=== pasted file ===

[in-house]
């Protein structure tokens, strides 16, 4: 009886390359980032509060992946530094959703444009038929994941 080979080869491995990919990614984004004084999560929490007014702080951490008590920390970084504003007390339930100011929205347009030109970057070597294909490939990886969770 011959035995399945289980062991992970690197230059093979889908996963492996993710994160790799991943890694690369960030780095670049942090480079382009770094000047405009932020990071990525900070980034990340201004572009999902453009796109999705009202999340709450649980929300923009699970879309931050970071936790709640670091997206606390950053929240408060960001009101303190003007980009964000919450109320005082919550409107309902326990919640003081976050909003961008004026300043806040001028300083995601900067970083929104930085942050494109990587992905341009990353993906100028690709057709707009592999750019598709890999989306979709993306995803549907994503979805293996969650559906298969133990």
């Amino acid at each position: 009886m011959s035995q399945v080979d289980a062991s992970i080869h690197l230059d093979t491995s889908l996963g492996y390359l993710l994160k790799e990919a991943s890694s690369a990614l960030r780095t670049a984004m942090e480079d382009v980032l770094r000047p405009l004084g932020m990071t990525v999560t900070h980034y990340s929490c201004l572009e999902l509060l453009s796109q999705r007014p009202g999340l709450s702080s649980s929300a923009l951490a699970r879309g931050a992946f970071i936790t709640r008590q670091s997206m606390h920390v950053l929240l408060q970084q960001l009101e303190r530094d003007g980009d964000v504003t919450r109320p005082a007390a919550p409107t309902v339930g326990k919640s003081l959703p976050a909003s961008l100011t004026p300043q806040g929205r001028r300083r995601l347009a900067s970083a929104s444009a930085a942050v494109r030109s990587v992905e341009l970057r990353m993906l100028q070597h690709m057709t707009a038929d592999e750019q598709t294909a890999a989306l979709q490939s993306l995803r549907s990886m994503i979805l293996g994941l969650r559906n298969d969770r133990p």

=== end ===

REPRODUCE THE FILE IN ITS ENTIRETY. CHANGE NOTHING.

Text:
[in-house]
């Protein structure tokens, strides 16, 4: 009886390359980032509060992946530094959703444009038929994941 080979080869491995990919990614984004004084999560929490007014702080951490008590920390970084504003007390339930100011929205347009030109970057070597294909490939990886969770 011959035995399945289980062991992970690197230059093979889908996963492996993710994160790799991943890694690369960030780095670049942090480079382009770094000047405009932020990071990525900070980034990340201004572009999902453009796109999705009202999340709450649980929300923009699970879309931050970071936790709640670091997206606390950053929240408060960001009101303190003007980009964000919450109320005082919550409107309902326990919640003081976050909003961008004026300043806040001028300083995601900067970083929104930085942050494109990587992905341009990353993906100028690709057709707009592999750019598709890999989306979709993306995803549907994503979805293996969650559906298969133990």
């Amino acid at each position: 009886m011959s035995q399945v080979d289980a062991s992970i080869h690197l230059d093979t491995s889908l996963g492996y390359l993710l994160k790799e990919a991943s890694s690369a990614l960030r780095t670049a984004m942090e480079d382009v980032l770094r000047p405009l004084g932020m990071t990525v999560t900070h980034y990340s929490c201004l572009e999902l509060l453009s796109q999705r007014p009202g999340l709450s702080s649980s929300a923009l951490a699970r879309g931050a992946f970071i936790t709640r008590q670091s997206m606390h920390v950053l929240l408060q970084q960001l009101e303190r530094d003007g980009d964000v504003t919450r109320p005082a007390a919550p409107t309902v339930g326990k919640s003081l959703p976050a909003s961008l100011t004026p300043q806040g929205r001028r300083r995601l347009a900067s970083a929104s444009a930085a942050v494109r030109s990587v992905e341009l970057r990353m993906l100028q070597h690709m057709t707009a038929d592999e750019q598709t294909a890999a989306l979709q490939s993306l995803r549907s990886m994503i979805l293996g994941l969650r559906n298969d969770r133990p």